Simon Fell > Its just code > PocketSOAP and SForce
This tutorial shows how to use PocketSOAP to access SForce, the Salesforce.com Web Services API.
- First off, if you don't have a salesforce.com account, head over to sforce.com and sign up for the free developers edition account
- Next, make sure you've got PocketSOAP and the PocketSOAP WSDL Wizard (v2.3 or greater) installed.
- Now we need to grab the WSDL for your account, login to salesforce.com, click the setup link at the top right, then from the left menu under studio select WSDL Generator. Finally, right click on the Download Enterprise WSDL link and select save link to disk, and save the WSDL somewhere on your machine.
- Now we can run it through the WSDL Wizard to get an easy to use object model generated for us. Start the WSDL Wizard, enter the path and filename of the WSDL in the top box, and the second line select a directory for it to generate the VB6 files to, and enter sforce as the name of the project in the bottom box.
- Hit next, you'll be presented with the list of bindings, of which there's only one, so hit next again, now you can see the list of methods, leave them all selected and hit next again. The Wizard will now generate the code, then say its finished. Click OK to close the wizard.
- If everything went according to plan, you now have a ton of generated VB code (~200 classes!), open the sforce.vbp project and compile it.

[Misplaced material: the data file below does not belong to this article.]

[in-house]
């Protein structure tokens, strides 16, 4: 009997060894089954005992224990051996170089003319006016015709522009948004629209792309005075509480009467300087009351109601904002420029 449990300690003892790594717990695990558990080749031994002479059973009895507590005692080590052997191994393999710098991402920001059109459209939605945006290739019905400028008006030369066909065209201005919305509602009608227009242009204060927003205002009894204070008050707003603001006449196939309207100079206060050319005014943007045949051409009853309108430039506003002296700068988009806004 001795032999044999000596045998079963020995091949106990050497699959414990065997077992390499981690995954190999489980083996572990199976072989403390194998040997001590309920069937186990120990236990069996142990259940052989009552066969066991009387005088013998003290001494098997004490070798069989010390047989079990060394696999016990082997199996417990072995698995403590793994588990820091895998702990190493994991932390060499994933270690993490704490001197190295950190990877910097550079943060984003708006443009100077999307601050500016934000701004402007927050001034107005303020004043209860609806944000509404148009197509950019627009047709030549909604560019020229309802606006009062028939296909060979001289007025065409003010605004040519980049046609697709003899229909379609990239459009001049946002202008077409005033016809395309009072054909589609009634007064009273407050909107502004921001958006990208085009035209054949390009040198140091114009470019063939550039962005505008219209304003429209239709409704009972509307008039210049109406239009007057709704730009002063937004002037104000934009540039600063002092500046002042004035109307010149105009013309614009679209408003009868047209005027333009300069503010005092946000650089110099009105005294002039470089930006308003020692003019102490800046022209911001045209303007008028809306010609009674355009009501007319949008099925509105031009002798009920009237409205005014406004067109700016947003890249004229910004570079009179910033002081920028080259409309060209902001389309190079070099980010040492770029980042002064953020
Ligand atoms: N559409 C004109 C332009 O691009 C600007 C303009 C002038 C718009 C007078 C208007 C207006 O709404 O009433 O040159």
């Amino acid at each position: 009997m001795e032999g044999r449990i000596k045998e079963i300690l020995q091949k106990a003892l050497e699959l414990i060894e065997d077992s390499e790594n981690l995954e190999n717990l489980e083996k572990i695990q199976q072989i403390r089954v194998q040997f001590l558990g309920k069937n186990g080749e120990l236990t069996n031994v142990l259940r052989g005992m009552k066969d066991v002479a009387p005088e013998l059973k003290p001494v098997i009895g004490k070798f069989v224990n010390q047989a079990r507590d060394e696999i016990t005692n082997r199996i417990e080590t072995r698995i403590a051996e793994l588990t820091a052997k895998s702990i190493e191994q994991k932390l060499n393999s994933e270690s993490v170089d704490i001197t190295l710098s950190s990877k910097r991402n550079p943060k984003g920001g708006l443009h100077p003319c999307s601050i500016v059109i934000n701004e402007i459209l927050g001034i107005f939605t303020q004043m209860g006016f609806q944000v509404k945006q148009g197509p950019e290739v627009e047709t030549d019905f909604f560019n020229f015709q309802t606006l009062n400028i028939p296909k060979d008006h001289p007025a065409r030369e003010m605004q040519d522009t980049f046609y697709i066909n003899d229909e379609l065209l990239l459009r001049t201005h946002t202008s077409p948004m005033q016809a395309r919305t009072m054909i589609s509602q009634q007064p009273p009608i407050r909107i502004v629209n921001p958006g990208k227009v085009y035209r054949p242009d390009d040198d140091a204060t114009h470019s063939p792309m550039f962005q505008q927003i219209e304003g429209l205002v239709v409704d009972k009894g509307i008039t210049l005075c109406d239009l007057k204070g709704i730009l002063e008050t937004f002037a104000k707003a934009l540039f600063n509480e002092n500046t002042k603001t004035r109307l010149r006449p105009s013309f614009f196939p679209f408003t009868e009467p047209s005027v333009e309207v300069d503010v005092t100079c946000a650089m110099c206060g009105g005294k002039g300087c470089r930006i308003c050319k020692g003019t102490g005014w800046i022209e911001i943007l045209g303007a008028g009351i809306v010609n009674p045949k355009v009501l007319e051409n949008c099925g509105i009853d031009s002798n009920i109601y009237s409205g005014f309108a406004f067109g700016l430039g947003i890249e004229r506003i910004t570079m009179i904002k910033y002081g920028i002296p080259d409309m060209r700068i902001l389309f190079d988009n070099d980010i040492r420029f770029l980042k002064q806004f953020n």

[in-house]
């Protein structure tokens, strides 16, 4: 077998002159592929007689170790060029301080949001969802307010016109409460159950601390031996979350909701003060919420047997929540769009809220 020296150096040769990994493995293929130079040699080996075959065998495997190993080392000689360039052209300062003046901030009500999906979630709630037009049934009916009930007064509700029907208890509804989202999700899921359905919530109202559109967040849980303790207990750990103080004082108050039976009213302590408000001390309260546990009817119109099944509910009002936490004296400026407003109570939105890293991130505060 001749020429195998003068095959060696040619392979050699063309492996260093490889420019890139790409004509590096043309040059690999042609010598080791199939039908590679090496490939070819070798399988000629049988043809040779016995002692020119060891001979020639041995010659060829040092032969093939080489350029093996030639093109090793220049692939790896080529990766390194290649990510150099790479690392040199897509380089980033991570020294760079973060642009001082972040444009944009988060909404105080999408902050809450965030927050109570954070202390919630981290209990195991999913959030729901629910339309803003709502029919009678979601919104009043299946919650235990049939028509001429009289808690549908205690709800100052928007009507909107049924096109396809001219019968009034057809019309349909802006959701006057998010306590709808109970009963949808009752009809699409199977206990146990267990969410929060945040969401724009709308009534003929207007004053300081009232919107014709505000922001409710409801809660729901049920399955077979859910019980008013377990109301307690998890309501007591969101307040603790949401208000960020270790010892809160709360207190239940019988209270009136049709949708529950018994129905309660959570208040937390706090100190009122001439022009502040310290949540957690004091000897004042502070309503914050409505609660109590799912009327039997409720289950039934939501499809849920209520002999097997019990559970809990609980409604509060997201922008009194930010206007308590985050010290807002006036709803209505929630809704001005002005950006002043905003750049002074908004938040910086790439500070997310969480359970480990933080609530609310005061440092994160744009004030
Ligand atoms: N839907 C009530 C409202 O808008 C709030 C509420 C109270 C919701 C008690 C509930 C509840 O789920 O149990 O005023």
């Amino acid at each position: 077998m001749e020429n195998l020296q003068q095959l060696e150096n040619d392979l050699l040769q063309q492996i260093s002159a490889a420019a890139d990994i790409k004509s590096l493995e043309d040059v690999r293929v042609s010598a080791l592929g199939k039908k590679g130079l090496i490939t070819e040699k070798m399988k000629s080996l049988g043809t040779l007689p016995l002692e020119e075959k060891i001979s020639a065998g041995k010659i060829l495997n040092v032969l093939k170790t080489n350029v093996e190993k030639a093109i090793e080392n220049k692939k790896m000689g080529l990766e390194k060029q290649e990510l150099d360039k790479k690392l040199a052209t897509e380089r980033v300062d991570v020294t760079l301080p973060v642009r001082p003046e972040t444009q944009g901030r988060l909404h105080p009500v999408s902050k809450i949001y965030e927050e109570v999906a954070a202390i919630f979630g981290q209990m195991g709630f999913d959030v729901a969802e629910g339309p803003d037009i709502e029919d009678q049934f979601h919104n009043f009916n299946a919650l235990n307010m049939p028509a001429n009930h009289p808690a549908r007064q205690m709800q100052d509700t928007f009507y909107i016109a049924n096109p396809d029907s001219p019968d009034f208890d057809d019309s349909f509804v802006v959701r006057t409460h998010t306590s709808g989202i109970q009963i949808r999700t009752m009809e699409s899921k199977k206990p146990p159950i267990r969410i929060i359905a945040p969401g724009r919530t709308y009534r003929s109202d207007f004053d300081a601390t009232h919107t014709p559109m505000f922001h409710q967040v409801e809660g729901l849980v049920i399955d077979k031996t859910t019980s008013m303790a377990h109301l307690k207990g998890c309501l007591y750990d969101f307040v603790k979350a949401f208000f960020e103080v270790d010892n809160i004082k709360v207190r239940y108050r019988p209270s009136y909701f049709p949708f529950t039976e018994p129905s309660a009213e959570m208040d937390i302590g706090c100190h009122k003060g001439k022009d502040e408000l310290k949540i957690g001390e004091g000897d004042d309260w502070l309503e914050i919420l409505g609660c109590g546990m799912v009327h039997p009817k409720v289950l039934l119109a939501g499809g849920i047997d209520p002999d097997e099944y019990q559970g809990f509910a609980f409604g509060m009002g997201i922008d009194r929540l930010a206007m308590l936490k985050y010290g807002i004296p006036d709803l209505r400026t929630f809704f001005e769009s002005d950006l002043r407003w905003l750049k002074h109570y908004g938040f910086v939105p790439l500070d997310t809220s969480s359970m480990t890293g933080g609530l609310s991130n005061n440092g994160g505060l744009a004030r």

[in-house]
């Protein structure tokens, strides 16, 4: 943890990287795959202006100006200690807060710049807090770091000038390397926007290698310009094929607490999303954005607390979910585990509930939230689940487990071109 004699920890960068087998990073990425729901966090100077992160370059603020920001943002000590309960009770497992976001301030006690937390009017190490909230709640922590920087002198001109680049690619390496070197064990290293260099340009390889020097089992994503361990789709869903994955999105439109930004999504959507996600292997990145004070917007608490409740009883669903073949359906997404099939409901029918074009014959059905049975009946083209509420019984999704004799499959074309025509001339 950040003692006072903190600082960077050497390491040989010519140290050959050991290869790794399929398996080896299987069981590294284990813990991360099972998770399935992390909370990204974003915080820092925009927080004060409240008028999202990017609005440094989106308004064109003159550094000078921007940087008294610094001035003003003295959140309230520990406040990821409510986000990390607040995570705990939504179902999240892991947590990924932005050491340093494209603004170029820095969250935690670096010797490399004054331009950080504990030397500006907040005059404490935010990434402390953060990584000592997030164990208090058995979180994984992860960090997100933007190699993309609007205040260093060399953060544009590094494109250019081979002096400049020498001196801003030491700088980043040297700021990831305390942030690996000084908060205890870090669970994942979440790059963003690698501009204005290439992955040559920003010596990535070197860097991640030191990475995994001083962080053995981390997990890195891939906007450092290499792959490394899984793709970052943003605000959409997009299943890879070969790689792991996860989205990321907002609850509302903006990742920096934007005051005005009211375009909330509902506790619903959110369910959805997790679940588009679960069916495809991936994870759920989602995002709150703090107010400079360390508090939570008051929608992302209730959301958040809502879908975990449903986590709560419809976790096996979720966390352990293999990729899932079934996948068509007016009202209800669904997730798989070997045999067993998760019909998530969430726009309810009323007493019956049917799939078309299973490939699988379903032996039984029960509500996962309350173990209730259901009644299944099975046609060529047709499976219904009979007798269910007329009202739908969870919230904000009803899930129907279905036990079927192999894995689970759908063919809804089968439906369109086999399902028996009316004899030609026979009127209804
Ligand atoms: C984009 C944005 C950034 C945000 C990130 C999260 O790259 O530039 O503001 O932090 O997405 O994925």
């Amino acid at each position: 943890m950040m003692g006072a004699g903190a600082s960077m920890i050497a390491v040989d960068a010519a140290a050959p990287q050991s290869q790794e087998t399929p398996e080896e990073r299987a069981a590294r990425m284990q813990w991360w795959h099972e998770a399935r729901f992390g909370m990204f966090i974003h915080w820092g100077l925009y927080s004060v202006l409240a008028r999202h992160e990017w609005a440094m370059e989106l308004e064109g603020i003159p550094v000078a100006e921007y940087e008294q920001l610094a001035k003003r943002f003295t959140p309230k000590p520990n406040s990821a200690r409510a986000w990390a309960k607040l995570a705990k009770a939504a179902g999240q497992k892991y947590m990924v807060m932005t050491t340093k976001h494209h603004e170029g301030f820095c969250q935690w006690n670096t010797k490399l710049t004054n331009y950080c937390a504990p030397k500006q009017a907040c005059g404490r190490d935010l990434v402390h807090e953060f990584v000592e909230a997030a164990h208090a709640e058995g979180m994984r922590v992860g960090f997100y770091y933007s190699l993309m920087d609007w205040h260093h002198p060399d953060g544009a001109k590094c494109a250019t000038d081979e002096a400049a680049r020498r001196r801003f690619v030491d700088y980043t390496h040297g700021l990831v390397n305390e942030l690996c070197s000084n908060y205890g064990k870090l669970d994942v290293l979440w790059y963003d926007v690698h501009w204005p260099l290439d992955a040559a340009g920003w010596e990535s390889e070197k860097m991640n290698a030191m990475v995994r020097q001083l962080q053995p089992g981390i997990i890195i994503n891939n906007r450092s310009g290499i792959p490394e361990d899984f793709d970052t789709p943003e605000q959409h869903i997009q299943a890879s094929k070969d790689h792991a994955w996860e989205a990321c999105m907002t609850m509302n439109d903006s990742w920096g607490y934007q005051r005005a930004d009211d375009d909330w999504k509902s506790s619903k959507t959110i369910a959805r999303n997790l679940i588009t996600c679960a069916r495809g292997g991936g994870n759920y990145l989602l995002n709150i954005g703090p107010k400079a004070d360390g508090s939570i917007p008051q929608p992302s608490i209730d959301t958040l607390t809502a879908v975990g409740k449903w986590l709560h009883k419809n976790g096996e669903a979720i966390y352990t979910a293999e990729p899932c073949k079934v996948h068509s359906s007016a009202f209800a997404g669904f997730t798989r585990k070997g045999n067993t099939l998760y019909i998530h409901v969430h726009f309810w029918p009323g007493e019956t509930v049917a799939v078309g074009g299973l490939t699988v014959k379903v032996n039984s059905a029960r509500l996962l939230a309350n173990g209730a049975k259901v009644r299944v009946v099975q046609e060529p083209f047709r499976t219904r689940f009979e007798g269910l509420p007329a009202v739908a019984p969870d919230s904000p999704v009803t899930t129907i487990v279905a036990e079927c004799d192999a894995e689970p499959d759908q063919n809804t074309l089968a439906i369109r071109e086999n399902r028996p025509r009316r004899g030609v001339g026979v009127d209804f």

- Now start a new VB standard EXE project, and do add reference, scroll down the list and pick "SForce Proxy class....". The main entry point into the generated proxy code is the Soap class (this is named from the WSDL), if you look at this in the object browser, you'll see a bunch of methods, one for each one listed in the WSDL.
Now, in order to access the data we need to login, so drop a button on your form, and add this code
' create the proxy object and the login message Dim svc As New Soap Dim lr As loginResponse Dim lo As New login lo.Username = "<your login>" lo.password = "<your password>" ' login Set lr = svc.login(lo)
SForce uses a document/literal style service, so the programming model exposed by the generated proxy has a method for each operation in the WSDL where each method takes an object that represents the request message, and returns an object that represents the response message. In addition any SOAP headers that may apply to the operation are also passed as parameters to the method (this is likely different to the programming model generated by other tools, I'll save why I think this is better for another day)
Now, going back to our login code, you can see that we create an instance of the login message, populate its data (username & password in this case), and call the login method, this returns a loginResponse message.